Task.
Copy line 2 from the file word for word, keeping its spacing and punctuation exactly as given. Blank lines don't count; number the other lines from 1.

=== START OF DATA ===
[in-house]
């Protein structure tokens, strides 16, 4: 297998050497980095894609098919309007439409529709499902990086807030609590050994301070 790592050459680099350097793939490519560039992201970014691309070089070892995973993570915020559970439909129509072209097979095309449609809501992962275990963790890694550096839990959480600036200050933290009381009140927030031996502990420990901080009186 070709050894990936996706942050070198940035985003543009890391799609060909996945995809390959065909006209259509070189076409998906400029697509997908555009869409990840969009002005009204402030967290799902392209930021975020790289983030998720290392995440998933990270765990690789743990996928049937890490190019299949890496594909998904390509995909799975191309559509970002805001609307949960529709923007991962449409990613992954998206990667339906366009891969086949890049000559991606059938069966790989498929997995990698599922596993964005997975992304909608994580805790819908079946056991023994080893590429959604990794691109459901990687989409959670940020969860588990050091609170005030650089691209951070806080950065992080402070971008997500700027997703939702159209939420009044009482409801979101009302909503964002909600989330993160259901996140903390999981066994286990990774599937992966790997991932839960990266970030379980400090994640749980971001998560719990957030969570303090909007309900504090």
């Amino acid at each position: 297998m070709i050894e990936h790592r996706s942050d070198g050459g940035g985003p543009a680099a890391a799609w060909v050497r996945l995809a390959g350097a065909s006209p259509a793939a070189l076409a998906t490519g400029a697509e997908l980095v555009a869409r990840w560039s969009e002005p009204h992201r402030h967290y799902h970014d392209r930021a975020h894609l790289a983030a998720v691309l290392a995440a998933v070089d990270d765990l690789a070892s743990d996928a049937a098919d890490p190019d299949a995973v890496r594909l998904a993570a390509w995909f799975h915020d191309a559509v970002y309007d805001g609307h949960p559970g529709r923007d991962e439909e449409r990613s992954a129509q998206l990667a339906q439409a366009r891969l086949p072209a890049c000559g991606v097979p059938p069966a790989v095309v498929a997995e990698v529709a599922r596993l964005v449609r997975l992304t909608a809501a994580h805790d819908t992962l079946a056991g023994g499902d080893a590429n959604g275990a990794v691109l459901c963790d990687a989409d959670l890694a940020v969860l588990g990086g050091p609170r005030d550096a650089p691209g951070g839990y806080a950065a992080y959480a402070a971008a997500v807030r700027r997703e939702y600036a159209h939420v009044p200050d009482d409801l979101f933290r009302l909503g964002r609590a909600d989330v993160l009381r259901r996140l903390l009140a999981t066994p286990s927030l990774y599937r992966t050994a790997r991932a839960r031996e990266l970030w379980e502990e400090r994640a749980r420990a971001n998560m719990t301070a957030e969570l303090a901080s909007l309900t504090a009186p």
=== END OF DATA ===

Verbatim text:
């Protein structure tokens, strides 16, 4: 297998050497980095894609098919309007439409529709499902990086807030609590050994301070 790592050459680099350097793939490519560039992201970014691309070089070892995973993570915020559970439909129509072209097979095309449609809501992962275990963790890694550096839990959480600036200050933290009381009140927030031996502990420990901080009186 070709050894990936996706942050070198940035985003543009890391799609060909996945995809390959065909006209259509070189076409998906400029697509997908555009869409990840969009002005009204402030967290799902392209930021975020790289983030998720290392995440998933990270765990690789743990996928049937890490190019299949890496594909998904390509995909799975191309559509970002805001609307949960529709923007991962449409990613992954998206990667339906366009891969086949890049000559991606059938069966790989498929997995990698599922596993964005997975992304909608994580805790819908079946056991023994080893590429959604990794691109459901990687989409959670940020969860588990050091609170005030650089691209951070806080950065992080402070971008997500700027997703939702159209939420009044009482409801979101009302909503964002909600989330993160259901996140903390999981066994286990990774599937992966790997991932839960990266970030379980400090994640749980971001998560719990957030969570303090909007309900504090």